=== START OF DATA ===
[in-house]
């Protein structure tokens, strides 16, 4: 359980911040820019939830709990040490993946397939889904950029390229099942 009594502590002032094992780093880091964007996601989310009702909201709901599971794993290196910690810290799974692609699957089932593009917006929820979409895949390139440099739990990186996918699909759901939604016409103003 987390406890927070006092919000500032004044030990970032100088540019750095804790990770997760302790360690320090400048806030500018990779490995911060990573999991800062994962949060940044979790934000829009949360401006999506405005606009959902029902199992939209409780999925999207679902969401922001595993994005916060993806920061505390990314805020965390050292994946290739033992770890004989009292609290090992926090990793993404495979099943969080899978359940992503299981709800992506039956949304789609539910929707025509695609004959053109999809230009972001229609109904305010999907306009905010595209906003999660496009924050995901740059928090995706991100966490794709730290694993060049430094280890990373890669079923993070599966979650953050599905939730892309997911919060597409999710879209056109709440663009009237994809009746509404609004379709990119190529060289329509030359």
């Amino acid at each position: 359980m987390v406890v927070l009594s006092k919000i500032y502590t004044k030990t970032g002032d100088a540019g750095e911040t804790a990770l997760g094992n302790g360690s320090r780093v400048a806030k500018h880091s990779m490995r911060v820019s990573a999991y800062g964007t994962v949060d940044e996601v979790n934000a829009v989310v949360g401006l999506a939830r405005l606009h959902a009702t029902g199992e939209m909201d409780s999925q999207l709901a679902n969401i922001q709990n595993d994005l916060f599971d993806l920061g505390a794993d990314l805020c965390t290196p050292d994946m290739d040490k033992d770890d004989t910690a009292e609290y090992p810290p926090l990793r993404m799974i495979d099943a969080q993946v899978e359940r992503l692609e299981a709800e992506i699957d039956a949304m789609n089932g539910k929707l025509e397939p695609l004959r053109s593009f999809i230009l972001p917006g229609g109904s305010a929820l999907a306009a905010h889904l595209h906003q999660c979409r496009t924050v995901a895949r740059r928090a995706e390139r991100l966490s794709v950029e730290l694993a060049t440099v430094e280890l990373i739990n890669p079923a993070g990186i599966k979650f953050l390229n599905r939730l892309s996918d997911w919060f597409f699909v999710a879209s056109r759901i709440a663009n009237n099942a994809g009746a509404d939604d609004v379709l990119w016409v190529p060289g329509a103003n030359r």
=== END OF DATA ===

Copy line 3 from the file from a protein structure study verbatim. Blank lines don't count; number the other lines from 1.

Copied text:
């Amino acid at each position: 359980m987390v406890v927070l009594s006092k919000i500032y502590t004044k030990t970032g002032d100088a540019g750095e911040t804790a990770l997760g094992n302790g360690s320090r780093v400048a806030k500018h880091s990779m490995r911060v820019s990573a999991y800062g964007t994962v949060d940044e996601v979790n934000a829009v989310v949360g401006l999506a939830r405005l606009h959902a009702t029902g199992e939209m909201d409780s999925q999207l709901a679902n969401i922001q709990n595993d994005l916060f599971d993806l920061g505390a794993d990314l805020c965390t290196p050292d994946m290739d040490k033992d770890d004989t910690a009292e609290y090992p810290p926090l990793r993404m799974i495979d099943a969080q993946v899978e359940r992503l692609e299981a709800e992506i699957d039956a949304m789609n089932g539910k929707l025509e397939p695609l004959r053109s593009f999809i230009l972001p917006g229609g109904s305010a929820l999907a306009a905010h889904l595209h906003q999660c979409r496009t924050v995901a895949r740059r928090a995706e390139r991100l966490s794709v950029e730290l694993a060049t440099v430094e280890l990373i739990n890669p079923a993070g990186i599966k979650f953050l390229n599905r939730l892309s996918d997911w919060f597409f699909v999710a879209s056109r759901i709440a663009n009237n099942a994809g009746a509404d939604d609004v379709l990119w016409v190529p060289g329509a103003n030359r």